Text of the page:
Yesterday, a former student of Marjory Stoneman Douglas School in Parkland, FL pulled a fire alarm and then fired shots into crowds of students exiting their classrooms.
17 people died.
Dr. Brene Brown, a research professor who has spent the last ten years studying courage, authenticity and shame, states how the very definition of privilege is this belief that if it doesn’t directly affect us, we don’t have to act.
We can stay in our lane, going about our business and not get involved because we’re not directly affected.
Now, I don’t live in Florida.
I’m not the mother of a high schooler.
I’m not an expert on gun laws, mental health or even know the whole story about what happened.
And neither are you.
Yet, we can both speak up and do something to prevent this from happening again and again.
Because here’s what’s scary:
We, as a nation, are becoming desensitized to these events.
Mass shootings happen so often that now when we see the breaking news our brain automatically goes, “Oh, its another shooting.”
Shock is wearing off. Our surprise is gone.
It’s becoming something we almost expect.
And that’s what we can stand up against.
This belief that mass shootings are the new normal.
When Columbine happened, time stopped. Now, this horrible tragedy in Florida becomes simply a red blinking header on the top of CNN.
My Facebook news feed shows nary a mention of the event.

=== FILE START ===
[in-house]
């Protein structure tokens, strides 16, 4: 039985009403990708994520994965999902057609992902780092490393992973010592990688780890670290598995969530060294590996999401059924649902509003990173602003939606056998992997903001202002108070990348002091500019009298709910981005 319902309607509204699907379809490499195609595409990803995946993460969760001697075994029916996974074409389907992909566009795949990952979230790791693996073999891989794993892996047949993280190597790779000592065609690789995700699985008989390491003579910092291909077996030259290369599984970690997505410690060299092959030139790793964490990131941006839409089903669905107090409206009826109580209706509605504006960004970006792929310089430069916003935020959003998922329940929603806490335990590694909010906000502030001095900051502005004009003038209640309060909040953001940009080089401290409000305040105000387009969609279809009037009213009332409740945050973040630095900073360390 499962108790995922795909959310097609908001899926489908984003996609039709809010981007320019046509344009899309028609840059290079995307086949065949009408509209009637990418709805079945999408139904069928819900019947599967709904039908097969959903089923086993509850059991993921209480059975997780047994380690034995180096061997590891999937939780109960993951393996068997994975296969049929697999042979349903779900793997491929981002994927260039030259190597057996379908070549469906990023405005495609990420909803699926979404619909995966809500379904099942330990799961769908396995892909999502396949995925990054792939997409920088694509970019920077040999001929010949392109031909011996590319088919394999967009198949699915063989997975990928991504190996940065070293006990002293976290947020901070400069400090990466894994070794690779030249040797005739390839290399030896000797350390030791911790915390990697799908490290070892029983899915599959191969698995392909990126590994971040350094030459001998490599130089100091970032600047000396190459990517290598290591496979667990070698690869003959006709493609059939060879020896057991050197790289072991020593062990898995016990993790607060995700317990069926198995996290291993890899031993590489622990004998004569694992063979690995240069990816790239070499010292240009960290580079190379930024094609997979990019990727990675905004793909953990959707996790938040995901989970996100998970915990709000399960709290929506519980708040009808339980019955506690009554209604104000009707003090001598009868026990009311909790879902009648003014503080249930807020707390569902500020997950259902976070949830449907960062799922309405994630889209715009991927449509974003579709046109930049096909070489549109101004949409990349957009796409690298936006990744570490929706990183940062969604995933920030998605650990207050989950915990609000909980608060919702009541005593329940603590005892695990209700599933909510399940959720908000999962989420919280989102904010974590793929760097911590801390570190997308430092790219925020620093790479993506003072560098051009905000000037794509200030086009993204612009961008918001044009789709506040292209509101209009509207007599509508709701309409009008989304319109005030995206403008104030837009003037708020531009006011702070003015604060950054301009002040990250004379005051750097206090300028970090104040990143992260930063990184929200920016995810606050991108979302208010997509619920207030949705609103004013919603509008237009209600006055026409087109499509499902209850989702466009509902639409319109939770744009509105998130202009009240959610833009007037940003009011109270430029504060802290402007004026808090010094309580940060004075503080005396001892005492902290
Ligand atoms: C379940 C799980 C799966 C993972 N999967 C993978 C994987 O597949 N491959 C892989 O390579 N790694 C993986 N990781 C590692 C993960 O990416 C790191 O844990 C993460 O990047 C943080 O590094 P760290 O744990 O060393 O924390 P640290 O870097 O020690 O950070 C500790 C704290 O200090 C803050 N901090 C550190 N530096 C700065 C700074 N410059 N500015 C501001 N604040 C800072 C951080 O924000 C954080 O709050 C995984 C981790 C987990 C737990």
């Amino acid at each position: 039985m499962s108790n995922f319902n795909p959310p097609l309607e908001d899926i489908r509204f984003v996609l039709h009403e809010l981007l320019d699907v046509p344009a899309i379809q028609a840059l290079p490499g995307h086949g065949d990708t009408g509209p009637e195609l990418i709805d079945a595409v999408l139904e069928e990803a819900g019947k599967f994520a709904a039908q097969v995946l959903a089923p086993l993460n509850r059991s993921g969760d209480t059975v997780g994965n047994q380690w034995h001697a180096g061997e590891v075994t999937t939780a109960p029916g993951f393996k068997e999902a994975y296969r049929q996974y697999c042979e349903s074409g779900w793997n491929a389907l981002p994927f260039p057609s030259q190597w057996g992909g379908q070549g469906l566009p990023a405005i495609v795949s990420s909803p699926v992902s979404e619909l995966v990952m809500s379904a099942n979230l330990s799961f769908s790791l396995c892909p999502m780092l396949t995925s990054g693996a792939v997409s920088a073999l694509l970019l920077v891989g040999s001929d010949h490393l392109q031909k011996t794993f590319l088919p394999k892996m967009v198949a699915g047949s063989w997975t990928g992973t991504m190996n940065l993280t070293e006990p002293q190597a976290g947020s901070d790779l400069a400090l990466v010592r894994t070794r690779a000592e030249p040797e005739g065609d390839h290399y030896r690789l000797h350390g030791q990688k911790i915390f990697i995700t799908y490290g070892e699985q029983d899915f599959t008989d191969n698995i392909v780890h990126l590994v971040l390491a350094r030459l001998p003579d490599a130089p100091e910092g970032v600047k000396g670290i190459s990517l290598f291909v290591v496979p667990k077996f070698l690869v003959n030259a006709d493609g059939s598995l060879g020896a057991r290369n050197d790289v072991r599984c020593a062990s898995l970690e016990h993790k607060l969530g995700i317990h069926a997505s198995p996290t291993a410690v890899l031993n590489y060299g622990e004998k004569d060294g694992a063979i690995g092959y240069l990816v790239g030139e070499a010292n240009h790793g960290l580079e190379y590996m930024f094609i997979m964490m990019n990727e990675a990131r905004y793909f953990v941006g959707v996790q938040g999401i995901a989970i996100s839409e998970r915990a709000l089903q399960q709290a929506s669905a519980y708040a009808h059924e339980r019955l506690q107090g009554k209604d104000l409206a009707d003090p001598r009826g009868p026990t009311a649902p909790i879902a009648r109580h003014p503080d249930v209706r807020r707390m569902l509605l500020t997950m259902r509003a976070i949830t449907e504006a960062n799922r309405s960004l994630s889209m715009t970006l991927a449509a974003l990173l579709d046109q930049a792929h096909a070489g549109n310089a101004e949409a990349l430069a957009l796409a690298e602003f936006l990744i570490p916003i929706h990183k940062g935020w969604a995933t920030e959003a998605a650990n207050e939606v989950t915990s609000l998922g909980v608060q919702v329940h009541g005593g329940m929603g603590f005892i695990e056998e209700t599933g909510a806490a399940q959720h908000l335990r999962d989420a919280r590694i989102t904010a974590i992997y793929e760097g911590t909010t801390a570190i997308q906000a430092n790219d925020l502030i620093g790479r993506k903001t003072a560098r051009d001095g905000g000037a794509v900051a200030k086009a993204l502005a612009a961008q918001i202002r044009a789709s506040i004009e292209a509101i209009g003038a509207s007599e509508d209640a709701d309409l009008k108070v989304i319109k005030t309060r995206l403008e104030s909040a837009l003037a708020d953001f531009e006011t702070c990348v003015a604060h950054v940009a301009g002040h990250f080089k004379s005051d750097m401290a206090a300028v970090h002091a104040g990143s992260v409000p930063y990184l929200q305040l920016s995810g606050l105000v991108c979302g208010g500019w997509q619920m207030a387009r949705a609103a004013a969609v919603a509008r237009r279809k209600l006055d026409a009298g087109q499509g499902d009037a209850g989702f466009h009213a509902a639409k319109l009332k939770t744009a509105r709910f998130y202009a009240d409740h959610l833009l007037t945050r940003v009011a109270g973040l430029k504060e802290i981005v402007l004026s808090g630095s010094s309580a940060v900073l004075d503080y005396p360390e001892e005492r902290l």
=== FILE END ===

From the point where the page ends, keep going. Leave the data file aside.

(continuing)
The only mention of it in my inbox comes from my daily Skimm subscription.
Now, don’t think this is a judgement. We are not horrible people because we’re starting to block mass shootings out.
The more times we’re exposed to an action or event, the less we feel from it. This reaction works incredibly well in the forming of habits and routines, but horribly in the cases of repeated tragedy.
Knowing that is our reaction, we can step into action and do something.
What can you do?
- Go visit Everytown.org/act and sign up for updates. They have a ton of suggestions on how to take further action. Go do that.
- Talk about it on your Facebook news feed. Share this post. Say how you are not an expert and speaking out for you about this is bound to be imperfect – don’t let that stop you from sharing your beliefs against it.
- Be prepared for a little backlash. People may try to call you out. Approach each criticism with curiosity. Ask them to explain their own beliefs about gun violence before defending your own. You may find common ground.
The more mass shootings occur, the less surprise we feel when it’s breaking news.
Let’s not let that happen.